Toweel's former foe Charnley dies
Former British, Empire and European lightweight champion Dave Charnley has died.
Charnley, who fought South Africa’s Willie Toweel twice, died of lung cancer at his home in West Mauling, England, last Friday. He was 76 years old.
Toweel beat Charnley on points over 15 rounds in London in May 1959 in a challenge for the British Empire lightweight title. The Briton won a return match later the same year, also in London, on a tenth-round stoppage.
Charnley also defeated another South African, Alby Tissong, on points over eight rounds in November 1956.
The southpaw, known as the “The Dartford Destoyer”, challenged Joe Brown twice for the world lightweight title.
Brown beat him in Houston, Texas, in 1959 when the fight was stopped because of a cut, and narrowly outpointed him over 15 rounds in London in April 1961.
They met for a third time in 1963 when Charnley won a non-title fight on a sixth-round stoppage.
The classy Charnley retired in 1964 after a bad loss to world welterweight champion Emile Griffith who stopped him in the ninth round of another non-title fight.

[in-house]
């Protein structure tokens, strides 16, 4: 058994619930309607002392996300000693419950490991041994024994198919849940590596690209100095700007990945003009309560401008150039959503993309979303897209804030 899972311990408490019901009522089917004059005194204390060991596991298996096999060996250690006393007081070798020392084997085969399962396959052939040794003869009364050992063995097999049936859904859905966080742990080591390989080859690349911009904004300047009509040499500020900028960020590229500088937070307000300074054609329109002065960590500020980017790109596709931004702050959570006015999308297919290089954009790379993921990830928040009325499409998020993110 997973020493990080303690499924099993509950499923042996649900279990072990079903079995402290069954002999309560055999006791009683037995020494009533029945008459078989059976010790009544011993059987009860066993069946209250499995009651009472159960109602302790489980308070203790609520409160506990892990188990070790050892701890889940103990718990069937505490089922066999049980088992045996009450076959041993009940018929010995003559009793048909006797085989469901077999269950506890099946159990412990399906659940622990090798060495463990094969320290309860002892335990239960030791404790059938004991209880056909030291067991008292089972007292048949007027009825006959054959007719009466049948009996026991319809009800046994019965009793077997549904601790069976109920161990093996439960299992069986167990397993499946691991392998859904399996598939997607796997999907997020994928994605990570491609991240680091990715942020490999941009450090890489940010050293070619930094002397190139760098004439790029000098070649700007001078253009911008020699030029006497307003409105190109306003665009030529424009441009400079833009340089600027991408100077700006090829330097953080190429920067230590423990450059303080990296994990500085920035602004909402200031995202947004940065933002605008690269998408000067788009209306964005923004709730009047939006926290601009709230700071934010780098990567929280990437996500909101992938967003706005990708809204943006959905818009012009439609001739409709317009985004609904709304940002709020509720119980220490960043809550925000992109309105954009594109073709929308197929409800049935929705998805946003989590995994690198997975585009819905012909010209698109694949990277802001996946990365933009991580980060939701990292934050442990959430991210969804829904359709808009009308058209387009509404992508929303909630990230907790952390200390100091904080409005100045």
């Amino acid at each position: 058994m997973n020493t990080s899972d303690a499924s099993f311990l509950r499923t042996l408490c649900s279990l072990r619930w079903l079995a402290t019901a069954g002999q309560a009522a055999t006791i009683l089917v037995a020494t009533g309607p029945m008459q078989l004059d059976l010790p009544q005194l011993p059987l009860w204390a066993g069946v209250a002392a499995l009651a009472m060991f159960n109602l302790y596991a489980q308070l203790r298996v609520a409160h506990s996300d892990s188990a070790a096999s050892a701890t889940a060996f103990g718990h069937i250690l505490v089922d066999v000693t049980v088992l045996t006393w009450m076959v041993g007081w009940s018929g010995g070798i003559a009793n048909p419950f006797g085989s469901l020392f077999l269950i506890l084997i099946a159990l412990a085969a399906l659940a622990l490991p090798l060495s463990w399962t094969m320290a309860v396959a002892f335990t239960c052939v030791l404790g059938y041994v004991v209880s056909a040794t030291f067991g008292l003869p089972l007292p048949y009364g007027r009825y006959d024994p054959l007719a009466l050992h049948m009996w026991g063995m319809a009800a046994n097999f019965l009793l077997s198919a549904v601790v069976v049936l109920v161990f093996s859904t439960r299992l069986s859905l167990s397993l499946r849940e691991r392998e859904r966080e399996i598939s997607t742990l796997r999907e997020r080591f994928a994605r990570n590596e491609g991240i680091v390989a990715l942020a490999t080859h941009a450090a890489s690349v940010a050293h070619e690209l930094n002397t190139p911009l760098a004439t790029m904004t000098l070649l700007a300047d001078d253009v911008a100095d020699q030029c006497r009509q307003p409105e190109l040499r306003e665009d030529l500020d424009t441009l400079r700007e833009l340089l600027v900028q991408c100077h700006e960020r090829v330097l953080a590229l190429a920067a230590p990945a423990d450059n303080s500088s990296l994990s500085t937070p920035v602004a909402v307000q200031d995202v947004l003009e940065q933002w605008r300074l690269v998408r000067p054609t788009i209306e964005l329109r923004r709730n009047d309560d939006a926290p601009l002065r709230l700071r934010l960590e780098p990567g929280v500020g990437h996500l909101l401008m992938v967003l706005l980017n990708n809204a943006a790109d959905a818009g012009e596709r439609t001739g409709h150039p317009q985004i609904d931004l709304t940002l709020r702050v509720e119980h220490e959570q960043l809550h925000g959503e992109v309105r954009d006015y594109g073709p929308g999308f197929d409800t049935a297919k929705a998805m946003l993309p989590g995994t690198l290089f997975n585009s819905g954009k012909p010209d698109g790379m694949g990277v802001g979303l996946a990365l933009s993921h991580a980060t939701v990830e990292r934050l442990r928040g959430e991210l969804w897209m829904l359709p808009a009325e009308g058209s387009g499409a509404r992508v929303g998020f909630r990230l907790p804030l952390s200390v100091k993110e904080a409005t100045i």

Charnley was born in Dartford, Kent, on October 10, 1935. As an amateur he fought for the Fitzroy Lodge Club in London and won the British Amateur Boxing Association featherweight title in 1954.
He also won a bronze medal at the British and Commonwealth Games in Vancouver in 1954.
He made his professional debut at the age of 19 in October 1954, stopping Malcolm Ames in the third round. In
1957, he beat Joe Lucy to win the British lightweight title.
Ten months later he captured the European lightweight title when he stopped Italian Mario Vecchiatto in the tenth round.
Charley finished with a record of 48 wins, 12 losses and one draw. He won 27 fights inside the distance.
He invested his money wisely and became a wealthy businessman.
James Kirkwood wrote his biography, The Dartford Destroyer: The Life and career of Dave Charnley, which was published recently.